Reasons Why the Cat is Alive: Be Opportunistic
- Employment Remains Strong: The U.S. unemployment rate is 3.6%, the lowest in 30 years.
- S&P 500 Earnings Still Growing: “For Q3 2022, the estimated earnings growth rate for the S&P 500 is 2.9%.” – Factset
- Travel is Booming: The U.S. hotel industry reported record-high monthly room rates on a nominal basis, according to July 2022 data from STR. TSA checkpoint travel numbers still showed significant y/y growth (10-20%) throughout September.
- Lower Gas Prices Helping Consumers: U.S. gasoline prices have fallen for 13 weeks in a row and are now down 26% from the June highs. This is the longest consecutive weekly slide in more than three years.
- Shipping Costs Normalizing as Supply Chain Issues Subside: (CHART 4) “A 40-foot shipping box from the world’s largest port of Shanghai to Los Angeles fetched $3,779 last week, the first time the spot price was below $4,000 since September 2020 and half the level of three months ago.” – Bloomberg
CHART 4: WCI Freight Rate Shanghai to Los Angeles (USD/40ft box)
Source: Bloomberg. Data through Sep. 29th, 2022.
- Speculation Mania is Ending: “Trading volumes in nonfungible tokens—digital art and collectibles recorded on blockchains—have tumbled 97% from a record high in January this year. They slid to just $466 million in September from $17 billion at the start of 2022, according to data from Dune Analytics.” – Bloomberg
- Cost of Living Showing Signs of Improvement: Apartment rents are falling from record highs across the U.S. for the first time in nearly two years, after they climbed 23% since August of 2020. Median housing prices declined 1% in August and July, the two biggest declines since January 2009. The biggest price corrections have been in the hottest markets: San Jose, CA is down 13% from peak and San Francisco, CA is down 11%.
- Construction Costs are Subsiding: Lumber prices have fallen 71% from their highs, reaching the lowest level in more than two years.
The Key is Anticipating Changes in Perception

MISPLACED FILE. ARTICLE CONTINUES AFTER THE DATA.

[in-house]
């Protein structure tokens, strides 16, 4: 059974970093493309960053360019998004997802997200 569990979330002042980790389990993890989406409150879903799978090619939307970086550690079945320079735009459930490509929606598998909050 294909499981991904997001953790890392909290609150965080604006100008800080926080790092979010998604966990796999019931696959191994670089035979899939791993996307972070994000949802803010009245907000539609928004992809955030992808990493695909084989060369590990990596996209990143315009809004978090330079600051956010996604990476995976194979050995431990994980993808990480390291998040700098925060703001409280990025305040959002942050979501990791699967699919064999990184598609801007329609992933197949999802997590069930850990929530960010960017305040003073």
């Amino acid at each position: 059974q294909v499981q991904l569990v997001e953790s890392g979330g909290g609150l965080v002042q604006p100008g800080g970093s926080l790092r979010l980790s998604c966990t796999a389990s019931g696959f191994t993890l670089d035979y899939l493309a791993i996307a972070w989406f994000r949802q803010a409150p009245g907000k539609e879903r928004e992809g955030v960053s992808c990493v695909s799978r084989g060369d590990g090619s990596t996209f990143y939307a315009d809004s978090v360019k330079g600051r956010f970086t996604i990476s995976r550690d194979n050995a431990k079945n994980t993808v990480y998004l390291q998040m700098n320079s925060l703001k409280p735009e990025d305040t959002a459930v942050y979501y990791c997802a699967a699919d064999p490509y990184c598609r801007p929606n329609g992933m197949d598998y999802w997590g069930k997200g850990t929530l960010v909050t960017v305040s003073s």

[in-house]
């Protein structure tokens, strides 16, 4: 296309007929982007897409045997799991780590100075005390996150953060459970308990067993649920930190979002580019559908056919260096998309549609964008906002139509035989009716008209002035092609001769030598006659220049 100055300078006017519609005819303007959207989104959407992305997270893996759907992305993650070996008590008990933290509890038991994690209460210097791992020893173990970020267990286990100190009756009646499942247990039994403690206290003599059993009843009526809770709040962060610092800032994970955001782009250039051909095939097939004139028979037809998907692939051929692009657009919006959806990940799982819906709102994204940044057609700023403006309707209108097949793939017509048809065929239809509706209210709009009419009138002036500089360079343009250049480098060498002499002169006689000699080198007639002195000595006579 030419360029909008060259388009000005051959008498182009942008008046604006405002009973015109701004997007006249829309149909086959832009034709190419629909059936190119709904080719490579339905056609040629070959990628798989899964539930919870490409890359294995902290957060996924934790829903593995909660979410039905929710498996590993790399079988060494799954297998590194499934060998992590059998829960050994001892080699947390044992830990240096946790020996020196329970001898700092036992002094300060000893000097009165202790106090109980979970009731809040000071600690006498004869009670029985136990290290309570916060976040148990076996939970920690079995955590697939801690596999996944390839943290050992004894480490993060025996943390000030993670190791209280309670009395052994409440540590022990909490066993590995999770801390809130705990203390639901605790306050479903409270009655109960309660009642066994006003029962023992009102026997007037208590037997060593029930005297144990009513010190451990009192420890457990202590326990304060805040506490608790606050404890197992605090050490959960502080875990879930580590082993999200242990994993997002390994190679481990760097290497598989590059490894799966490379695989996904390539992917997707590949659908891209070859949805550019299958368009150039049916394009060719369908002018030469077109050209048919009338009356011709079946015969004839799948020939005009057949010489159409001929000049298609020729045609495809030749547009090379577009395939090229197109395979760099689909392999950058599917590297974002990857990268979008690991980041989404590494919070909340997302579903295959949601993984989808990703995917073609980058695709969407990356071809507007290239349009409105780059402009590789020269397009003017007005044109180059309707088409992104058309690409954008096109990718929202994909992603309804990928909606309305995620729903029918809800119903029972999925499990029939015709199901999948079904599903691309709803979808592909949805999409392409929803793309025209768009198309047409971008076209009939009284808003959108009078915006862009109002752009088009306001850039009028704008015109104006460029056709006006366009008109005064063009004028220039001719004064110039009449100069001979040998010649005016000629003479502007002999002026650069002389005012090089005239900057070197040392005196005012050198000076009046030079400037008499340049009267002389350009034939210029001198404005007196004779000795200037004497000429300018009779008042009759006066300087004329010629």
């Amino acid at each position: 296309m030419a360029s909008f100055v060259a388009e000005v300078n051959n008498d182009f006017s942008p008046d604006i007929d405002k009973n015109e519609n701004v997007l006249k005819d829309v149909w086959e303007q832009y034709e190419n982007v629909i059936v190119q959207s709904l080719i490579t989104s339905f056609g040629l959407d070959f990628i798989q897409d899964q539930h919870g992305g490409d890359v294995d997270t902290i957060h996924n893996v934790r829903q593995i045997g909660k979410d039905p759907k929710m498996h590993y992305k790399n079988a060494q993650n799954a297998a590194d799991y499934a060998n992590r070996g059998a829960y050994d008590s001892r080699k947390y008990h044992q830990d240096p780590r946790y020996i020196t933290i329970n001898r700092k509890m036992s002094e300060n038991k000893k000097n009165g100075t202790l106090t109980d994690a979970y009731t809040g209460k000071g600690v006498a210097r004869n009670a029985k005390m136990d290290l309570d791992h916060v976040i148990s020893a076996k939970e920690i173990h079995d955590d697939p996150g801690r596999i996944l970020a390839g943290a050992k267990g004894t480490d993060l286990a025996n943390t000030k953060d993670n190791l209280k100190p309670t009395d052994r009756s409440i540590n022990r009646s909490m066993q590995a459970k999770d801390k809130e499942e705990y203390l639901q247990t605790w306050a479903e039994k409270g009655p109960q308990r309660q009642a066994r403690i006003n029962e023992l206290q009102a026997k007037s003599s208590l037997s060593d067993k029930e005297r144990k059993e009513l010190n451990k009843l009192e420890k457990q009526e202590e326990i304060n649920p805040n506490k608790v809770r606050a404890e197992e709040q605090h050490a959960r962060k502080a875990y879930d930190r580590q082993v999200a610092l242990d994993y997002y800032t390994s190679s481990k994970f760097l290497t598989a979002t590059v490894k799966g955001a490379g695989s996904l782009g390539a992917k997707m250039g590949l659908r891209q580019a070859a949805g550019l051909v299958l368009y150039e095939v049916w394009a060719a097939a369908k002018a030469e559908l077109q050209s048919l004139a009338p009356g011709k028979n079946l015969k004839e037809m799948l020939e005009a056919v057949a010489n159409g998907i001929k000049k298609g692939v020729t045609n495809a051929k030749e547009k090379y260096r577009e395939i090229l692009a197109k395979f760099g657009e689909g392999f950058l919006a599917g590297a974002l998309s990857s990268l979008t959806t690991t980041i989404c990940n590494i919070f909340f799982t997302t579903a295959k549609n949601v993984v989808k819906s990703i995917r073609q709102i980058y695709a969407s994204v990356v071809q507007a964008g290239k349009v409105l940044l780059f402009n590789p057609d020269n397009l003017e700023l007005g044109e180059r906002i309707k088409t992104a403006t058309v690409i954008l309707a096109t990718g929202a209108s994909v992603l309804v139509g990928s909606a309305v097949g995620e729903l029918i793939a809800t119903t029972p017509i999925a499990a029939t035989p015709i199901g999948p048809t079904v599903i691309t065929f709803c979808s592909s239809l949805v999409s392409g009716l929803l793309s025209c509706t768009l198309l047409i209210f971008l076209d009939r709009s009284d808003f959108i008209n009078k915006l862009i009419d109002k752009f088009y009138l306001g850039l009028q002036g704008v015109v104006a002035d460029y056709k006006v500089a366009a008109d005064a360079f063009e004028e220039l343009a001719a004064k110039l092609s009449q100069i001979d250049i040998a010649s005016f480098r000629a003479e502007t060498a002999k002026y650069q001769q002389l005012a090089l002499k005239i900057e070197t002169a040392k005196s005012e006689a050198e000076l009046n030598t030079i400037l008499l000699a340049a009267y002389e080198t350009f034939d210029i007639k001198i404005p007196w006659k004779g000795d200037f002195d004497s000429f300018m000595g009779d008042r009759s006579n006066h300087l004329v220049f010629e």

Our bottom-up, fundamental investing approach is not built upon macroeconomic prognostications. Owning resilient businesses that can compound capital for long periods of time is always a sensible strategy—and one which naturally helps mitigate economic uncertainty. We believe one of our greatest qualitative strengths as a firm is not rooted in a superior ability to predict the future, but rather a deep understanding of investor psychology and the ability to recognize when sentiment reaches extreme levels. Discussions surrounding our portfolio almost always include the following two concepts:
- Perceptive Capacity: what information should we be focused on?
- Variant Perception: how is our investment thesis different from consensus?
Opportunities tend to arise when investors reach unanimous agreement about the dangers of a particular risk whose effects may be difficult, if not impossible, to quantify in advance. Right now, there are several such risks including inflation, rising interest rates, recession, and war in Europe. When everyone has their microscopes focused on the same issues all at once, it is easy for analysis to become static. Time horizons shorten, only the worst-case scenarios or comparisons are discussed, and typically great businesses become mis-priced. Ironically, once the cat is officially pronounced dead, investors usually start becoming more sanguine about an impending recovery, and stock prices are normally higher. There is great value in anticipating changes in investor perception, especially during times when the pendulums of valuation and sentiment swing to extreme levels.
In the last week of the quarter, we deployed roughly 20% of our investors’ cash position into existing portfolio holdings. We view our current set of investments as statistically cheap on both an absolute and relative basis. Additionally, we have several new investment ideas on our short list, and we will opportunistically acquire shares of those companies at the appropriate price. Great investment returns can be generated during periods of uncertainty when perceptions become overly myopic and one-sided, which is exactly what is happening today.
The Nixon Capital Team
Information contained herein has been obtained from sources believed reliable but is not necessarily complete. Accuracy is not guaranteed. Any views expressed are subject to change at any time, and Nixon Capital disclaims any responsibility to update such views. References to specific securities are not intended and should not be relied upon as the basis for anyone to buy, sell or hold any security. Portfolio holdings and sector allocations may not be representative of the portfolio manager’s current or future investment and are subject to change at any time. This information is not to be reproduced or redistributed to any other person without the prior consent of Nixon Capital LLC. This document has been updated to comply with Rule 206(4)-1(a)(5). Investors may have been provided additional information at the time of publication.